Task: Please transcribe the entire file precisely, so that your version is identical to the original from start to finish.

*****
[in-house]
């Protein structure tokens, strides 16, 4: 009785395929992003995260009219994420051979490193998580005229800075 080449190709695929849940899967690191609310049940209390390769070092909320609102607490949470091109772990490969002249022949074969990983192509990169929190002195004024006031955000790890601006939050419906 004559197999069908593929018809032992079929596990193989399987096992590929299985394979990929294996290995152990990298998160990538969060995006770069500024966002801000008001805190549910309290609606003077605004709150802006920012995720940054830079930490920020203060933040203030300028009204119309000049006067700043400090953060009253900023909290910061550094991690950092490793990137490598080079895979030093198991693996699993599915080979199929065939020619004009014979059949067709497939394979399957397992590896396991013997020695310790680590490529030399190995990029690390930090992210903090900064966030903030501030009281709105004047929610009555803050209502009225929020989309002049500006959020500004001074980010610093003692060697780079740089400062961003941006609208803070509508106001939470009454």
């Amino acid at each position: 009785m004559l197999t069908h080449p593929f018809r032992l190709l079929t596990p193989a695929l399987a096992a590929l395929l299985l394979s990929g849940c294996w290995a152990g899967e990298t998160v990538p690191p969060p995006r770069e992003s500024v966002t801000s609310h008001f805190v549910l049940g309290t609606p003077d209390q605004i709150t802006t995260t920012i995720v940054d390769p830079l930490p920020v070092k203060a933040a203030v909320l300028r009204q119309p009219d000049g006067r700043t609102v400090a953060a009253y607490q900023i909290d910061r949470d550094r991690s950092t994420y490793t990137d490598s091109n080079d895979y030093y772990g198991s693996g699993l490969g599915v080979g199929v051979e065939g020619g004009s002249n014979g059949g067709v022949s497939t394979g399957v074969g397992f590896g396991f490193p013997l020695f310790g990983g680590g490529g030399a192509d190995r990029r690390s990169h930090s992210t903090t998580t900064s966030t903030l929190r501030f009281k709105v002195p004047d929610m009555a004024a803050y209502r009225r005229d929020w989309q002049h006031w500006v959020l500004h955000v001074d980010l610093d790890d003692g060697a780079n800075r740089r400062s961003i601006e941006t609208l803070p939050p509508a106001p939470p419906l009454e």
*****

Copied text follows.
[in-house]
């Protein structure tokens, strides 16, 4: 009785395929992003995260009219994420051979490193998580005229800075 080449190709695929849940899967690191609310049940209390390769070092909320609102607490949470091109772990490969002249022949074969990983192509990169929190002195004024006031955000790890601006939050419906 004559197999069908593929018809032992079929596990193989399987096992590929299985394979990929294996290995152990990298998160990538969060995006770069500024966002801000008001805190549910309290609606003077605004709150802006920012995720940054830079930490920020203060933040203030300028009204119309000049006067700043400090953060009253900023909290910061550094991690950092490793990137490598080079895979030093198991693996699993599915080979199929065939020619004009014979059949067709497939394979399957397992590896396991013997020695310790680590490529030399190995990029690390930090992210903090900064966030903030501030009281709105004047929610009555803050209502009225929020989309002049500006959020500004001074980010610093003692060697780079740089400062961003941006609208803070509508106001939470009454």
């Amino acid at each position: 009785m004559l197999t069908h080449p593929f018809r032992l190709l079929t596990p193989a695929l399987a096992a590929l395929l299985l394979s990929g849940c294996w290995a152990g899967e990298t998160v990538p690191p969060p995006r770069e992003s500024v966002t801000s609310h008001f805190v549910l049940g309290t609606p003077d209390q605004i709150t802006t995260t920012i995720v940054d390769p830079l930490p920020v070092k203060a933040a203030v909320l300028r009204q119309p009219d000049g006067r700043t609102v400090a953060a009253y607490q900023i909290d910061r949470d550094r991690s950092t994420y490793t990137d490598s091109n080079d895979y030093y772990g198991s693996g699993l490969g599915v080979g199929v051979e065939g020619g004009s002249n014979g059949g067709v022949s497939t394979g399957v074969g397992f590896g396991f490193p013997l020695f310790g990983g680590g490529g030399a192509d190995r990029r690390s990169h930090s992210t903090t998580t900064s966030t903030l929190r501030f009281k709105v002195p004047d929610m009555a004024a803050y209502r009225r005229d929020w989309q002049h006031w500006v959020l500004h955000v001074d980010l610093d790890d003692g060697a780079n800075r740089r400062s961003i601006e941006t609208l803070p939050p509508a106001p939470p419906l009454e």